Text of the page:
…The scandal is spreading. ModernHealthcare.com reported May 20:
Catholic Healthcare West, one of the largest religious health systems in the country with 38 hospitals, is in danger of losing its status as a Roman Catholic institution in Phoenix as a result of recent incidents including an abortion approved by a nun at the system’s largest hospital….
The Rev. Thomas Olmsted [pictured left], bishop of the Diocese of Phoenix, said in written statements that Sister Margaret McBride was excommunicated from the church after she admitted to Olmsted that she approved of the abortion after the pregnancy was said to have threatened the life of the mother.
“The mother’s life cannot be preferred over the child’s. Both lives are equal,” the diocese said in a statement. “It is not better to save one life while murdering another. It is not better that the mother live the rest of her existence having had her child killed.”
…This acknowledges that people have a right to emigrate in order to procure a better life for themselves and their families. The role of government is to enable this to happen in an orderly, fair, and safe way. This stems from the concept of “distributive justice.”
States therefore must implement a reasonable plan for peaceful assimilation. To do this they have the right to establish quotas based on a country’s capacity to sustain the new residents as well as the host country’s needs, and some assurance that the incoming alien can be self-supporting. Illegal immigration bypasses all of these safeguards. It endangers established civil society and for that matter the illegal aliens themselves.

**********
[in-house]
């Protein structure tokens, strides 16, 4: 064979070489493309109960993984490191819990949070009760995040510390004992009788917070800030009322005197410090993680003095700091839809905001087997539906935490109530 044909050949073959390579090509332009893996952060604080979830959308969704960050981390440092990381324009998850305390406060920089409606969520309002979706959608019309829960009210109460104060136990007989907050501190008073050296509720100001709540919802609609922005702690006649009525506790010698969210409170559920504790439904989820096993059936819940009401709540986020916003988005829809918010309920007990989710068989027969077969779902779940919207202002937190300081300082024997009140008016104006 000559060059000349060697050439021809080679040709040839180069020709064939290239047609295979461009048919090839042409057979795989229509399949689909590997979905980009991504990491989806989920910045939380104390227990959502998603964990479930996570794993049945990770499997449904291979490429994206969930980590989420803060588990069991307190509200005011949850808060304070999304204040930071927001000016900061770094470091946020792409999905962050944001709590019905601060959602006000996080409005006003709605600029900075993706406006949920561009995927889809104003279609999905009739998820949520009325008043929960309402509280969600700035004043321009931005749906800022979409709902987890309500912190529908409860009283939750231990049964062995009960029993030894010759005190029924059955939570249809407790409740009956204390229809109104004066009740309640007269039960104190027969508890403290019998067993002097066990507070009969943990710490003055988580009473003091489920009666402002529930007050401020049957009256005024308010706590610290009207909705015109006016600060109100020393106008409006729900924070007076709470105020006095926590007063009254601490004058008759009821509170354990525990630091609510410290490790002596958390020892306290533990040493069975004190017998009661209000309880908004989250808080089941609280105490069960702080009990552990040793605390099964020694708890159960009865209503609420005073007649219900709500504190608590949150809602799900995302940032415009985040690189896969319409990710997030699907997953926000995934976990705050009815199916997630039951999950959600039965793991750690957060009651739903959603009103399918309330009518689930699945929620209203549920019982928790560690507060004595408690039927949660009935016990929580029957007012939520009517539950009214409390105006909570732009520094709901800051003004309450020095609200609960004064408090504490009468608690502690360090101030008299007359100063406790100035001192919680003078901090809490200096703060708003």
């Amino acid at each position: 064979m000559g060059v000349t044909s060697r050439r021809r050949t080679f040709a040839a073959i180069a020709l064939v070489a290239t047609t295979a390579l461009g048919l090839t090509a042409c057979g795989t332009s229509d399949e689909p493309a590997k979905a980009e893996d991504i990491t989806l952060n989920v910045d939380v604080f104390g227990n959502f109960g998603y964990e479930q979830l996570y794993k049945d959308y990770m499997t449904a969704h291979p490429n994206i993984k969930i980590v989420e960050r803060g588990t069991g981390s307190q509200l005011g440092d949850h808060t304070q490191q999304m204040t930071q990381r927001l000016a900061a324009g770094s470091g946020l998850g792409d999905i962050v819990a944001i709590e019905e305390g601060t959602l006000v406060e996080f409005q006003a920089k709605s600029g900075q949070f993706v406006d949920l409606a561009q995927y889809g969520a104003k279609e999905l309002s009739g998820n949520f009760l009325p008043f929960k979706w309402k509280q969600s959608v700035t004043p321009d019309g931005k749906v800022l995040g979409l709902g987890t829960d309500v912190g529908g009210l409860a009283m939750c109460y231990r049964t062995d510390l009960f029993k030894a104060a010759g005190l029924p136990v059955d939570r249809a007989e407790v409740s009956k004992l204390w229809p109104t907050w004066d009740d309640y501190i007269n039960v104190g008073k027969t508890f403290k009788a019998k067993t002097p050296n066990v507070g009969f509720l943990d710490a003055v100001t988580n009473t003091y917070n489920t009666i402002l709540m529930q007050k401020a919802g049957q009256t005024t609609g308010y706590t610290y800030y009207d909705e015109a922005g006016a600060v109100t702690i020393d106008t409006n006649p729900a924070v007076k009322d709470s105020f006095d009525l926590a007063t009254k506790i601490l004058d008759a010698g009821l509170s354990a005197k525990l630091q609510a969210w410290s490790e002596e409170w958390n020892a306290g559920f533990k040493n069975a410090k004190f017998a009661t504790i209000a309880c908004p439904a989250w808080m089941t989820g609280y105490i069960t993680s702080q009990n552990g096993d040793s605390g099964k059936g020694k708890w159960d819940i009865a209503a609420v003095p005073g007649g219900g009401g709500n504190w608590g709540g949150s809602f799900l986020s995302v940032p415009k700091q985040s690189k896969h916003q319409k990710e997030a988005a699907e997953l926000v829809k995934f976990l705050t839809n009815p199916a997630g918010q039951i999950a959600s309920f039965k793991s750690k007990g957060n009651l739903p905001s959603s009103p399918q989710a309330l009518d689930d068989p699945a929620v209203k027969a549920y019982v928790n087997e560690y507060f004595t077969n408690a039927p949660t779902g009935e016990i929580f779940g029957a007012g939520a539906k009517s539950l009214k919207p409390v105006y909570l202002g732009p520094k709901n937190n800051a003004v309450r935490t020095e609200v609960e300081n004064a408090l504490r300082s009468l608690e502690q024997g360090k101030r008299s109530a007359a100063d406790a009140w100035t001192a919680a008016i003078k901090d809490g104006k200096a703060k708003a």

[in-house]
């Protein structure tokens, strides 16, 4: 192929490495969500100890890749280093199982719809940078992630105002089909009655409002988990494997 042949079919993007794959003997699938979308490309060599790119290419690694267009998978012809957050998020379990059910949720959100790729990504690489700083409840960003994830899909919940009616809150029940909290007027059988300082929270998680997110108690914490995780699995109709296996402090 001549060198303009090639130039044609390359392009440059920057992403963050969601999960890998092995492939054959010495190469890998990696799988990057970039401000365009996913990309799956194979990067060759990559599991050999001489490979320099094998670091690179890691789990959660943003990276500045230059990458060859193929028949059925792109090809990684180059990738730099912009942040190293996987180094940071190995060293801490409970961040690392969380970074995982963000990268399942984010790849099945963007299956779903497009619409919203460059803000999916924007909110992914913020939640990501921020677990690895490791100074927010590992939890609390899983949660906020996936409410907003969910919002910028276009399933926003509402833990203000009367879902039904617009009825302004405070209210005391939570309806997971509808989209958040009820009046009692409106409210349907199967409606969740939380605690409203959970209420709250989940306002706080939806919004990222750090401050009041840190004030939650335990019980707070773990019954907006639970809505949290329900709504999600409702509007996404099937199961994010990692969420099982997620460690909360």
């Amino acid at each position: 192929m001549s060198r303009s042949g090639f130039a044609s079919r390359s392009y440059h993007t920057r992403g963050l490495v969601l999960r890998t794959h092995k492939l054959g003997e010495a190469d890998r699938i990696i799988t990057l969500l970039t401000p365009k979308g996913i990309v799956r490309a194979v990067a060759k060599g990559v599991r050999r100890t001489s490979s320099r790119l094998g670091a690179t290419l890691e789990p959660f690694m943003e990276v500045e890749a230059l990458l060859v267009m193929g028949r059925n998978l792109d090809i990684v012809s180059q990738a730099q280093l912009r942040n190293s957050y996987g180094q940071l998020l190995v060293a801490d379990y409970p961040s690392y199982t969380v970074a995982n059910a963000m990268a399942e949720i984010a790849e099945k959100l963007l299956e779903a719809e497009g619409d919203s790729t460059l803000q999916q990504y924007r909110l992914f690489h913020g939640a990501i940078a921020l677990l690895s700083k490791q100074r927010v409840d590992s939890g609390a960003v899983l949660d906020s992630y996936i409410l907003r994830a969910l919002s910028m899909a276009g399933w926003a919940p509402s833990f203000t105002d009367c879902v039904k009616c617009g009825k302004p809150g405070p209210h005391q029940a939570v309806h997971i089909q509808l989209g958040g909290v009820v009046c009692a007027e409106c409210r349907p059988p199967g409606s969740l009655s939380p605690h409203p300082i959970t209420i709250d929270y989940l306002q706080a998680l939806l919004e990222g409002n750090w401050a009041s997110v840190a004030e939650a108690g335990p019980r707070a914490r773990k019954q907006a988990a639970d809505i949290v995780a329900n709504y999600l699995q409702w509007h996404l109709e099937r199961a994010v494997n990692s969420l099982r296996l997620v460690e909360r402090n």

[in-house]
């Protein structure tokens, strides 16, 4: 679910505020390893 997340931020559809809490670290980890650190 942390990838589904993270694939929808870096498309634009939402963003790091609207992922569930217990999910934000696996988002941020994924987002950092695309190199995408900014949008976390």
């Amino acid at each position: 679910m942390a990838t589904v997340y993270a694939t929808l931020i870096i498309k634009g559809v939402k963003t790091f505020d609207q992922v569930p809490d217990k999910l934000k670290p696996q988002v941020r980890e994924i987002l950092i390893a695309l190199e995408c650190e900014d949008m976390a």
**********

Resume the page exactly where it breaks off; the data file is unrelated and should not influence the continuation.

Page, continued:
In an era wrought with terrorist threats, in cities overwhelmed by illicit drug trafficking, human trafficking, the exploitation of undocumented workers by unscrupulous employers, and the drain illegal aliens put on social services, civil authorities are compelled to uphold the rule of law for the common good.
Yet another blow against marriage – this time from the health care law known as Obamacare…
Goodbye, marriage, one is tempted to say after studying the new health care law. Its terms, which determine federal aid with health premiums purchased through the new exchanges, will penalize married couples, even more than does the income tax now.
Beginning in 2013, when many of the provisions of the Patient Protection and Affordable Care Act take effect, unwed Americans may find it even more advantageous-financially, anyway-to stay single than to marry. And women, or possibly men who earn less than their wives, will face greater incentives to leave the workforce.
This is not because of the much-publicized Medicare surtax, affecting singles earning $200,000 and couples earning $250,000, although the new tax does intensify the marriage penalty at upper- income levels. Rather, another, potentially more serious problem will affect the low end of the income scale and reach up well into the middle class: the health insurance premium credits in the new law are linked to the poverty line, resulting in new and steep marriage penalties.